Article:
Here is an essay I wrote in May 1996 about my interest in photography. Photographs back then were taken on film and developed and printed in photo laboratories or in my darkroom.
I trace my interest in being creative to the time I started photography. At school when I was 16 years old, I borrowed some darkroom equipment (enlarger, developing tank and trays) so I could process my own black and white films. At school I was very much a Maths and Science person, and detested studying English. However, Photography is an activity I have enjoyed since I was ten years old.
Today I spent nearly three hours photographing objects at home, taking screen shots on my iPhone and arranging them into a PowerPoint of 20 slides. Why am I doing this?
On the 14 May I am giving a presentation at Toastmasters titled “Why I love my iPhone”. I am using the Pecha Kucha format which is 20 slides shown for 20 seconds each, and advancing automatically. I wrote about this in a recent article on Ignite talks.
I have watched many presentations in this format but I have never done one myself, hence setting myself the challenge of giving. I am sure it is quite hard to pace myself with the slides. I have written the narration text and placed in the speakers notes. Twenty seconds per slide is only about 50 words and my next step is practice.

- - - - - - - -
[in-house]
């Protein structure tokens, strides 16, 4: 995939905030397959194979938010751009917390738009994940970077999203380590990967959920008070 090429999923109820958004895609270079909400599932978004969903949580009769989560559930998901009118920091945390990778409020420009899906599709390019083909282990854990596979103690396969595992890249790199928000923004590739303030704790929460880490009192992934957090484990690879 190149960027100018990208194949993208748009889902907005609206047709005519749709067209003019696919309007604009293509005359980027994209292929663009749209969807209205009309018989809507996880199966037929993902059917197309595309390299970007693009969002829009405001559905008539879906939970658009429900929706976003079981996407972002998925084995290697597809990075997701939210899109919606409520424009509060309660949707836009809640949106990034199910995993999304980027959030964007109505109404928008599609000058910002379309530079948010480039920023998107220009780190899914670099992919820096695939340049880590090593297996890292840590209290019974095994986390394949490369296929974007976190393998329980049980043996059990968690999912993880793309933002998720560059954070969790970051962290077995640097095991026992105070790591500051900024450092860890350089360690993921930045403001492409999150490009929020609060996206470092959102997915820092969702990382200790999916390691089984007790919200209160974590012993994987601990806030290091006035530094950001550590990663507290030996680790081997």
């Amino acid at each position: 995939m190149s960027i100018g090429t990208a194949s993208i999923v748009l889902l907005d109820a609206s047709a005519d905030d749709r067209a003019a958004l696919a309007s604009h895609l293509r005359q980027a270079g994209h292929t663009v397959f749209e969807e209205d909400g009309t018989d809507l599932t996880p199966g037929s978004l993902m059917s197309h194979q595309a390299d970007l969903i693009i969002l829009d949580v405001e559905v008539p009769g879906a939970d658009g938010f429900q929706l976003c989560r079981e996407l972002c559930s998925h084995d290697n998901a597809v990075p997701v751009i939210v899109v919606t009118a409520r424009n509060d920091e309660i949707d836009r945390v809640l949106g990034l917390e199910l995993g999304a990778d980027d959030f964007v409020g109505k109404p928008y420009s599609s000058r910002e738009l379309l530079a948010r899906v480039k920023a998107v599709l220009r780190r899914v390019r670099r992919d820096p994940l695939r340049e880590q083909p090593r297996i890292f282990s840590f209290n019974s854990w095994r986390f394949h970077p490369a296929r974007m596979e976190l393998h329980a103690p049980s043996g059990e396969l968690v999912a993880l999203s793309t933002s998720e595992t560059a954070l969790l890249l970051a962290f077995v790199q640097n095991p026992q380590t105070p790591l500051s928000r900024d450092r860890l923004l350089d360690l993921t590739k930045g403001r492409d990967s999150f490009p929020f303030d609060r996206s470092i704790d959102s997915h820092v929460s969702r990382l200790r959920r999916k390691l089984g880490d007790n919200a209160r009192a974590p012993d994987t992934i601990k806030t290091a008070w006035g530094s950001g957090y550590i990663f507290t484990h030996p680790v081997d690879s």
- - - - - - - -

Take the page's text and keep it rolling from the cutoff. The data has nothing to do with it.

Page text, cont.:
Here is a screen shot from the slide sorter view of PowerPoint so you can get a hint on the content. My objective is to show how the iPhone eliminates the need for various electronic devices and artefacts, as well as creating new ways of doing things.
A Mind Map is a way of writing notes in such a way to show associations, easily allow addition of new information and to quickly get an overview of a subject.
This article shows you how to draw a Mind Map and some of my hand drawn maps.
The benefit of using Mind Maps are many. Note taking is faster – they are quick to review and memorise – they help you understand the “big picture” – capture ideas quickly and useful in giving a presentation. You can see how the pieces of a subject fit together and what is missing. A lecture, presentation and even a book can be summarised into a single Mind Map.